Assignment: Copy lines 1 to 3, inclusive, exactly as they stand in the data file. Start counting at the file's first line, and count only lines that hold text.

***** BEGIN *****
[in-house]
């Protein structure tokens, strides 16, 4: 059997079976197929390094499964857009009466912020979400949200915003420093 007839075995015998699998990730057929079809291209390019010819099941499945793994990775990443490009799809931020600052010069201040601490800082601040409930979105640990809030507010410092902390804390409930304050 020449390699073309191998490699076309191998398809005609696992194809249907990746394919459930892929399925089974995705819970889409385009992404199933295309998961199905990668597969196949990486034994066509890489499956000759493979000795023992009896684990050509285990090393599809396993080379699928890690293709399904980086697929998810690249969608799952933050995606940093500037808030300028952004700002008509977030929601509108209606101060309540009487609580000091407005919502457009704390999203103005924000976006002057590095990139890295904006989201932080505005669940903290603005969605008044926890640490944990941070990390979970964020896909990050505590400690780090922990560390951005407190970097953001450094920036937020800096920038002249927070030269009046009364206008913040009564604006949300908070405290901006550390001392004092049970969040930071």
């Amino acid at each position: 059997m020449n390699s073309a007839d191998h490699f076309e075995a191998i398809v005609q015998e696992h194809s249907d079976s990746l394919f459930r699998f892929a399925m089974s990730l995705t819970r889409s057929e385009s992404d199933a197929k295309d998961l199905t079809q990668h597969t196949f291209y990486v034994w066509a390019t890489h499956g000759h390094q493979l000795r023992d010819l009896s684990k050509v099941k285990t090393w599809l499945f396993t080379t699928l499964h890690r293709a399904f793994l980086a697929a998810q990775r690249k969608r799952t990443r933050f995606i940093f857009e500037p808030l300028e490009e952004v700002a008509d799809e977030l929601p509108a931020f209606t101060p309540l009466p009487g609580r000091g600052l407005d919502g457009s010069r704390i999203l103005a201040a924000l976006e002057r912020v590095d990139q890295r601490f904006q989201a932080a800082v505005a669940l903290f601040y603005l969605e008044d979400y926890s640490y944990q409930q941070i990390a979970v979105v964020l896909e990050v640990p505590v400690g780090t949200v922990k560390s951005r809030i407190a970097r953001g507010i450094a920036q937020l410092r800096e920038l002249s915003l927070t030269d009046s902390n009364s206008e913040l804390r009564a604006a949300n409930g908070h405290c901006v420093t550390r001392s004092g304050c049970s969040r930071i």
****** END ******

[in-house]
């Protein structure tokens, strides 16, 4: 059997079976197929390094499964857009009466912020979400949200915003420093 007839075995015998699998990730057929079809291209390019010819099941499945793994990775990443490009799809931020600052010069201040601490800082601040409930979105640990809030507010410092902390804390409930304050 020449390699073309191998490699076309191998398809005609696992194809249907990746394919459930892929399925089974995705819970889409385009992404199933295309998961199905990668597969196949990486034994066509890489499956000759493979000795023992009896684990050509285990090393599809396993080379699928890690293709399904980086697929998810690249969608799952933050995606940093500037808030300028952004700002008509977030929601509108209606101060309540009487609580000091407005919502457009704390999203103005924000976006002057590095990139890295904006989201932080505005669940903290603005969605008044926890640490944990941070990390979970964020896909990050505590400690780090922990560390951005407190970097953001450094920036937020800096920038002249927070030269009046009364206008913040009564604006949300908070405290901006550390001392004092049970969040930071």
């Amino acid at each position: 059997m020449n390699s073309a007839d191998h490699f076309e075995a191998i398809v005609q015998e696992h194809s249907d079976s990746l394919f459930r699998f892929a399925m089974s990730l995705t819970r889409s057929e385009s992404d199933a197929k295309d998961l199905t079809q990668h597969t196949f291209y990486v034994w066509a390019t890489h499956g000759h390094q493979l000795r023992d010819l009896s684990k050509v099941k285990t090393w599809l499945f396993t080379t699928l499964h890690r293709a399904f793994l980086a697929a998810q990775r690249k969608r799952t990443r933050f995606i940093f857009e500037p808030l300028e490009e952004v700002a008509d799809e977030l929601p509108a931020f209606t101060p309540l009466p009487g609580r000091g600052l407005d919502g457009s010069r704390i999203l103005a201040a924000l976006e002057r912020v590095d990139q890295r601490f904006q989201a932080a800082v505005a669940l903290f601040y603005l969605e008044d979400y926890s640490y944990q409930q941070i990390a979970v979105v964020l896909e990050v640990p505590v400690g780090t949200v922990k560390s951005r809030i407190a970097r953001g507010i450094a920036q937020l410092r800096e920038l002249s915003l927070t030269d009046s902390n009364s206008e913040l804390r009564a604006a949300n409930g908070h405290c901006v420093t550390r001392s004092g304050c049970s969040r930071i």